Streptococcus porcinus Infection in Pigs
(Streptococcal Lymphadenitis, Jowl Abscess, Cervical Abscess)
S porcinus Lancefield group E has been associated in the USA with a contagious clinical entity in growing pigs known as streptococcal lymphadenitis, jowl abscesses, or cervical abscesses. Losses due to this disease in the USA were important in the 1960s, but its incidence has since declined, and the disease is not recognized as an important economic entity in other countries, where the bacterium represents only a few percent of the microorganisms isolated from abscesses in swine. Interestingly, it was recently reported that almost 20% of tonsils from a slaughterhouse were positive for S porcinus. Although pathology is not frequently seen, the pathogen is still prevalent in swine.
Transmission is possible by contact or ingestion of food or water contaminated by purulent material from abscesses or feces containing the organism. Organisms infect the pig through the mucosa of the pharyngeal or tonsillar surfaces and are carried to the lymph nodes, primarily of the head and neck region, where abscesses are formed. Abscesses may be seen at slaughter, and enlargement of lymph nodes in the throat region may be evident. S porcinus is also occasionally found in the vaginal mucus of sows and the semen and prepuce of boars. It is generally considered to be a secondary invader.
Scattered miliary abscesses develop in the mandibular, parotid, or retropharyngeal lymph nodes within 7 days after infection. By 21 days, abscesses measuring 5–8 cm in diameter are common; they destroy the internal structure of affected nodes and may extend into adjacent tissues. Developing abscesses may reach the skin, rupture, and drain in 7–10 weeks. The drained lesions heal by granulation, leaving a dense, fibrous, subcutaneous tract that resolves after several weeks. Deep-seated abscesses may remain undetected until slaughter and tend not to drain into the pharynx.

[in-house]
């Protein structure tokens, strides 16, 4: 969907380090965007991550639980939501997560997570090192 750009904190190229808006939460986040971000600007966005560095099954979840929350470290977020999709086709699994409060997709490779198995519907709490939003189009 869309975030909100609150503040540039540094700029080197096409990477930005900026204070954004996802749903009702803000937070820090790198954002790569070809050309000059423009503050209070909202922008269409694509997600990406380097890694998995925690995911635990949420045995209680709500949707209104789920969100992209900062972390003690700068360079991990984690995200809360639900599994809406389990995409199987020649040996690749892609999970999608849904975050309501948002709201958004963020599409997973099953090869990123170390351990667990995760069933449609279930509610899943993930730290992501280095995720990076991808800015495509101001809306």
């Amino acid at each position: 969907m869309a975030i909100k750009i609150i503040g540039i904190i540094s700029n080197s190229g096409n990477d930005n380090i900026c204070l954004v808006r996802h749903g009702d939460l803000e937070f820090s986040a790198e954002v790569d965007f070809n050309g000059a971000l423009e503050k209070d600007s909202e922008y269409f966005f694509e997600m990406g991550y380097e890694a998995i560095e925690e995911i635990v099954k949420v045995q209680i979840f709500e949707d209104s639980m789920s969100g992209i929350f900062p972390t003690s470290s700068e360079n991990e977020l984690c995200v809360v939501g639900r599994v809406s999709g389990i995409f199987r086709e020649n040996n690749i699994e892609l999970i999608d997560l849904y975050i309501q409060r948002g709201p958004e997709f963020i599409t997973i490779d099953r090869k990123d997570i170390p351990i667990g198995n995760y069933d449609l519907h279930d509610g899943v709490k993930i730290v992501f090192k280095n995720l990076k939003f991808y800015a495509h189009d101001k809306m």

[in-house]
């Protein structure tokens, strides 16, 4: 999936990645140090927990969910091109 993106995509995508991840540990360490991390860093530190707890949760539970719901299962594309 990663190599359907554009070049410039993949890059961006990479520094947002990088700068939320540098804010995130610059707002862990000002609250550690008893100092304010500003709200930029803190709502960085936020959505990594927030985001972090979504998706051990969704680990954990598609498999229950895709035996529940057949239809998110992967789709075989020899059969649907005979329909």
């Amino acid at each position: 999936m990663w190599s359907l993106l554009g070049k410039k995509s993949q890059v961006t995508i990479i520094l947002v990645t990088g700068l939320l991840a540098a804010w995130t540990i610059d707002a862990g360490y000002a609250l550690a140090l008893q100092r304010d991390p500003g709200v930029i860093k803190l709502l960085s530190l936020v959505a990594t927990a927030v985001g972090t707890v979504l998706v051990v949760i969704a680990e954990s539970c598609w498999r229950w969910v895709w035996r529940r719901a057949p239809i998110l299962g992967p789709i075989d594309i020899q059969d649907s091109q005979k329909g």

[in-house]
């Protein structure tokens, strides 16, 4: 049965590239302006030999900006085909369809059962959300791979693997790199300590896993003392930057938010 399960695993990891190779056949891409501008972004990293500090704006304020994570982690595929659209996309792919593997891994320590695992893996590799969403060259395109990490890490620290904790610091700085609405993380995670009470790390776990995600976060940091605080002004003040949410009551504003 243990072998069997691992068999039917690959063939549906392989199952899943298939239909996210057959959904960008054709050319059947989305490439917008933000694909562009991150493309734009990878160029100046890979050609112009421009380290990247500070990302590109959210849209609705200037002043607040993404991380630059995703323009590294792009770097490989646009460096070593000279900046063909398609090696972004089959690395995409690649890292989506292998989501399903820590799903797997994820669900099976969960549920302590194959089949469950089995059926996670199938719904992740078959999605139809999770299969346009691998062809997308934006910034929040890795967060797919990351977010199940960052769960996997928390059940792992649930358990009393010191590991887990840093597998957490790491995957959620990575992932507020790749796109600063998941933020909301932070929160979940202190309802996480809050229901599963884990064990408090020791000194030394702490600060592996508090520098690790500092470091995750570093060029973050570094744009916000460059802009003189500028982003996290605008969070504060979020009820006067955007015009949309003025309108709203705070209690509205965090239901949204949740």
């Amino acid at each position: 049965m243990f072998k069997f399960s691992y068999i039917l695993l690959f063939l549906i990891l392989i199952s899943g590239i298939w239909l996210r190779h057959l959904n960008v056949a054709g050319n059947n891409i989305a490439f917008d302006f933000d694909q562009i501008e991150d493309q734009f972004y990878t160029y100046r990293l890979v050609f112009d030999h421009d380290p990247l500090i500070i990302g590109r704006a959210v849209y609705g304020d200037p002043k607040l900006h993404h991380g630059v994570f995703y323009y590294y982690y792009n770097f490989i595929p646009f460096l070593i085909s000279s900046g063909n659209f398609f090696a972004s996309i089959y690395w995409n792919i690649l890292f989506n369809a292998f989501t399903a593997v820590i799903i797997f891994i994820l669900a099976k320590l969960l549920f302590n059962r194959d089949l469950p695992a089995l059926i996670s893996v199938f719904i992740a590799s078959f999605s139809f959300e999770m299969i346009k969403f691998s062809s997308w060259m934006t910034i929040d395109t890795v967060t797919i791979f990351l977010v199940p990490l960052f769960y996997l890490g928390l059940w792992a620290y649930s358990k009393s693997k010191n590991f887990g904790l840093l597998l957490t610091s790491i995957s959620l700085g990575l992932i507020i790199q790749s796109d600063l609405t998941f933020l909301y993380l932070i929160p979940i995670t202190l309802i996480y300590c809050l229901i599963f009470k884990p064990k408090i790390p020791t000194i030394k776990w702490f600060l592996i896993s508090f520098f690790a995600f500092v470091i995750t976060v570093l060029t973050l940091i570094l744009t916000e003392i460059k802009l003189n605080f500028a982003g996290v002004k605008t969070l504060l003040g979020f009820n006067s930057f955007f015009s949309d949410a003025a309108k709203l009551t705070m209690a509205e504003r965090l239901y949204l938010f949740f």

S porcinus is sensitive to penicillins, and antibiotic therapy will usually resolve acute infections if detected. However, antibiotic treatment is not usually successful in treating swine with established abscesses or in eliminating carriers. Resistance to tetracycline has been reported, but pulsing tetracyclines in the feed at the therapeutic level of 400 g/ton is commonly used in an attempt to control this condition. Vaccination (autogenous) is possible but has not been widely used, because cervical abscesses are not a widespread problem.
S porcinus Lancefield groups P, U, and V have been isolated from lungs, genital organs, and brains of pigs. However, no histologic lesions could be associated with their presence. S porcinus groups P and V have also been associated with abortions in pigs.
Many strains of S porcinus have been recovered from the human female genitourinary tract. However, it has been reported later that these strains belong to a different species, Streptococcus pseudoporcinus.